Alan Fagin, who also was at the meeting, viewed it a bit differently. “He wanted to make a pretty clear statement that his attitudes towards Jews, towards Israel and to other faith communities that have not felt a warm embrace by the Saudi regime were changing, that there was now a desire for a new and different approach,” he told me.
The meeting, which was off the record, lasted about half an hour. According to two sources familiar with the meeting who requested anonymity because it was off the record, many issues were discussed, first and foremost Iran as the biggest threat confronting the region. The Crown Prince also brought up his efforts to liberalize his country, and the Jewish leaders brought up issues of interest to them, for example, “anti-Semitic and anti-religious references in Saudi textbooks and educational materials,” one of the sources recalled.
Something that did not come up were the civil and human rights issues, just as they did not come up in the Crown Prince’s meeting with Rupert Murdoch, Morgan Freeman and Dwayne Johnson.
“Certainly those of us who were there are aware of that,” Wernick said. “I’ve never met him before, I’ve never met anyone from the Saudi government before. I was interested in hearing what they had to say. We did talk about how important these reforms are.”
Wernick is right: They are important. Even jailed journalist Raif Badawi’s wife, Ensaf Haidar, believes in the progress MBS has made.
“In the past two and half years, since his rise to power, the Prince has introduced several positive policy measures pushing for a modern Saudi Arabia,” she wrote to me. “I can only hope that this is only the beginning and that his appointment will open the path for positive changes we all are looking for.”
But Aldosari believes that the reforms, while positive, are mostly cosmetic. For starters, as MBS admitted to Goldberg, he has no intention of revoking the guardianship laws that forbid Saudi women from traveling without the permission of a male sponsor. “If I say yes to this question, that means I’m creating problems for the families that don’t want to give freedom for their daughters,” he said. “Saudis don’t want to lose their identity but we want to be part of the global culture.” So while the Crown Prince has enabled women to become more effective consumers, he hasn’t done anything to protect their civil liberties.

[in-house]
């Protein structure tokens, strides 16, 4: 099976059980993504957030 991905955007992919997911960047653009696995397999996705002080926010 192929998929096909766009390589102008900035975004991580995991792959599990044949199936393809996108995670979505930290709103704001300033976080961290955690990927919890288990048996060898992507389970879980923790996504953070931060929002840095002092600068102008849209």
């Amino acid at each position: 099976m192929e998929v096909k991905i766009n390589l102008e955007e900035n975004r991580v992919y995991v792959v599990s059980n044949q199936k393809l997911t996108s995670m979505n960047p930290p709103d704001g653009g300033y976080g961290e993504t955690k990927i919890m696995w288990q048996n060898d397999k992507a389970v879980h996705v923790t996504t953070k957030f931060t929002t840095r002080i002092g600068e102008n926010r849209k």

Furthermore, many of these reforms began as efforts on the part of activists –- activists who are still in jail for pursuing the very measures the Crown Prince has decreed. “All kinds of people who called for these reforms are still in prison,” Aldosari said.
She herself can’t go back to Saudi Arabia. Her friends and fellow outspoken activists told her not to ever return, because her name came up in the investigations against them.
What this means is that Vision 2030 is not about granting Saudis civil liberties but about appearing to do so. It’s not about transforming Saudi Arabia but about selling it as a transformed state. In other words, it’s a rebrand.
That’s why Mohammed bin Salman is here — to rebrand himself and Saudi Arabia, removing the stain of Osama bin Laden and 9/11 and the image of the Saudis as extremists and replacing it with the image of MBS as the magnanimous reformer.
And he needs America to buy this new brand – quite literally, in fact.
This might seem surprising, coming from the leader of a country rich in oil. And yet, unless Saudi Arabia can wean its economy off of oil, there might not be much left in a just a few years.
As Filkins explained in the New Yorker article, Saudi Arabia’s welfare state was built on the expectation that the price of oil would remain high, yet it’s plummeted in recent years, and is predicted to keep falling. As one former defense official put it, “In five to seven years, at current trends, they’re broke.”
It is this crisis that MBS’s entire U.S. tour was designed to stave off through foreign investment, along with many of the “liberalizing” reforms — like allowing women to drive, which is directly related to getting women into the work force. The entire “Vision 2030” plan was devised to address the looming economic crisis.
It’s this that makes our willingness to be charmed by Mohammed bin Salman especially galling — because we hold all the cards. Instead of using that leverage to demand true reforms, we gave him cover for his human and civil rights abuses by greeting him like a hero on his PR campaign.
“It shows the hypocrisy of countries that want the best for their own people, promoting and writing how a democratic society and the rule of law is essential,” said Aldosari, “but it’s ok if other countries are authoritarian, as long as they are not fanatics.”
Batya Ungar-Sargon is the opinion editor of the Forward. You can email her at [email protected] Follow her on Twitter @bungarsargon.